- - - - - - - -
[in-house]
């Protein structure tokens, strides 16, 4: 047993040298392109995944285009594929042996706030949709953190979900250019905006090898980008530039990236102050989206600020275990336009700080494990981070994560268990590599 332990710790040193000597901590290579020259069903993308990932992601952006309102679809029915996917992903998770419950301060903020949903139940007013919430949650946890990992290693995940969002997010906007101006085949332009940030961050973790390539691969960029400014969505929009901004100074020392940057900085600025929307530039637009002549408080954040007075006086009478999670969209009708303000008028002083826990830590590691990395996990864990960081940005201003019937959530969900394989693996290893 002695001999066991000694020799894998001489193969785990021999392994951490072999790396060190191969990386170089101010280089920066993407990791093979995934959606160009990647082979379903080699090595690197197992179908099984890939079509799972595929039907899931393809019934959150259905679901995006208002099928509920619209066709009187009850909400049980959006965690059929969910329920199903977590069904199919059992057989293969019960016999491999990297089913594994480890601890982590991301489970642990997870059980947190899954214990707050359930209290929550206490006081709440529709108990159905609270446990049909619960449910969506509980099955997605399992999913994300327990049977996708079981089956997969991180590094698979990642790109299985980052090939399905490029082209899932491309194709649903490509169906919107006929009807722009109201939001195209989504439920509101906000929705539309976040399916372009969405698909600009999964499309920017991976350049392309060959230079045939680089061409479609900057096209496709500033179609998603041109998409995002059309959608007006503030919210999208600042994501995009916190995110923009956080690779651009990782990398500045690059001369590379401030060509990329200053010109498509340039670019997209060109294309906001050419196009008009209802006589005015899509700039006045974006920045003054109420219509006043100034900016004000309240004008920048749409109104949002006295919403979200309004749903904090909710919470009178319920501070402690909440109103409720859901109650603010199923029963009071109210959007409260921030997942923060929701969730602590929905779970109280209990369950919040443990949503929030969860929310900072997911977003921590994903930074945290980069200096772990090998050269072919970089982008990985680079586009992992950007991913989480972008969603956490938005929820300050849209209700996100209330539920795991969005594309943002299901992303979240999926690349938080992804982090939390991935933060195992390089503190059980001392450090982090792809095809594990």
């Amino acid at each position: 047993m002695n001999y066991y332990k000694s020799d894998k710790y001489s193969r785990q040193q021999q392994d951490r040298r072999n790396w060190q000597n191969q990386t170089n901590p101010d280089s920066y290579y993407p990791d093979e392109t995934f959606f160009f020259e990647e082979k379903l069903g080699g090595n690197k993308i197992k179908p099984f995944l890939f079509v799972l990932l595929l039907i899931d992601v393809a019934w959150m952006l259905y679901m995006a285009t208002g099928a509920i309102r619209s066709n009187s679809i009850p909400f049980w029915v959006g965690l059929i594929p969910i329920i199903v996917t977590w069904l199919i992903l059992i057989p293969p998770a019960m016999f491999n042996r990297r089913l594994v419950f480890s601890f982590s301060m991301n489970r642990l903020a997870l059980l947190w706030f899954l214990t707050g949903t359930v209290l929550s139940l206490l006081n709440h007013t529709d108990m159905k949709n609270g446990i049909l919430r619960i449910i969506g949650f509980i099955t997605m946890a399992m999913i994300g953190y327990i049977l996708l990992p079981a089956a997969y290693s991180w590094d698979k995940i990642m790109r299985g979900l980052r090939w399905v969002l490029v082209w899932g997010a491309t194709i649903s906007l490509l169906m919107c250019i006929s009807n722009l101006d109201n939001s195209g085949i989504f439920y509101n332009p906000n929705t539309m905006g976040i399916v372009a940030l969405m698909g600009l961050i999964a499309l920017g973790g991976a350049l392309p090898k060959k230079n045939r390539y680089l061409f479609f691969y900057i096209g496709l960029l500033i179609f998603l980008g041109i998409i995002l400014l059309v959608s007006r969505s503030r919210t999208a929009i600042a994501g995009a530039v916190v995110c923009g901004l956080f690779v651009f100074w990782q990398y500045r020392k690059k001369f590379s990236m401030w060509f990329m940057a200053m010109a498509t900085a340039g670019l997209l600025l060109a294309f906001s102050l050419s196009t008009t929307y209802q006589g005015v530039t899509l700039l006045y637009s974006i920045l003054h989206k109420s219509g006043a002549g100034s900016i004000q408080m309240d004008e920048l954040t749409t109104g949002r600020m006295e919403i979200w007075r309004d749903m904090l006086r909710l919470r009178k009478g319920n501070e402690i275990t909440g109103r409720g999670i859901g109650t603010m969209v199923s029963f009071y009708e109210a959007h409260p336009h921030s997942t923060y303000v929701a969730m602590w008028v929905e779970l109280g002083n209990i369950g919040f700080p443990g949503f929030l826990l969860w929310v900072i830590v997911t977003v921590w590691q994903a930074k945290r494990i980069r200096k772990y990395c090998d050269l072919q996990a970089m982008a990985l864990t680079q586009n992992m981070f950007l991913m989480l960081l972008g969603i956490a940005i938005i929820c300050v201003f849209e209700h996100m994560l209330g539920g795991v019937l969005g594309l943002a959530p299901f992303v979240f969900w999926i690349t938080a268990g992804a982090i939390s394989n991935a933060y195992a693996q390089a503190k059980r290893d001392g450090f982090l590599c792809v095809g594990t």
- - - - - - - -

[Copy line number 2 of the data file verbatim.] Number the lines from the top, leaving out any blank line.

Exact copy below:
């Protein structure tokens, strides 16, 4: 047993040298392109995944285009594929042996706030949709953190979900250019905006090898980008530039990236102050989206600020275990336009700080494990981070994560268990590599 332990710790040193000597901590290579020259069903993308990932992601952006309102679809029915996917992903998770419950301060903020949903139940007013919430949650946890990992290693995940969002997010906007101006085949332009940030961050973790390539691969960029400014969505929009901004100074020392940057900085600025929307530039637009002549408080954040007075006086009478999670969209009708303000008028002083826990830590590691990395996990864990960081940005201003019937959530969900394989693996290893 002695001999066991000694020799894998001489193969785990021999392994951490072999790396060190191969990386170089101010280089920066993407990791093979995934959606160009990647082979379903080699090595690197197992179908099984890939079509799972595929039907899931393809019934959150259905679901995006208002099928509920619209066709009187009850909400049980959006965690059929969910329920199903977590069904199919059992057989293969019960016999491999990297089913594994480890601890982590991301489970642990997870059980947190899954214990707050359930209290929550206490006081709440529709108990159905609270446990049909619960449910969506509980099955997605399992999913994300327990049977996708079981089956997969991180590094698979990642790109299985980052090939399905490029082209899932491309194709649903490509169906919107006929009807722009109201939001195209989504439920509101906000929705539309976040399916372009969405698909600009999964499309920017991976350049392309060959230079045939680089061409479609900057096209496709500033179609998603041109998409995002059309959608007006503030919210999208600042994501995009916190995110923009956080690779651009990782990398500045690059001369590379401030060509990329200053010109498509340039670019997209060109294309906001050419196009008009209802006589005015899509700039006045974006920045003054109420219509006043100034900016004000309240004008920048749409109104949002006295919403979200309004749903904090909710919470009178319920501070402690909440109103409720859901109650603010199923029963009071109210959007409260921030997942923060929701969730602590929905779970109280209990369950919040443990949503929030969860929310900072997911977003921590994903930074945290980069200096772990090998050269072919970089982008990985680079586009992992950007991913989480972008969603956490938005929820300050849209209700996100209330539920795991969005594309943002299901992303979240999926690349938080992804982090939390991935933060195992390089503190059980001392450090982090792809095809594990």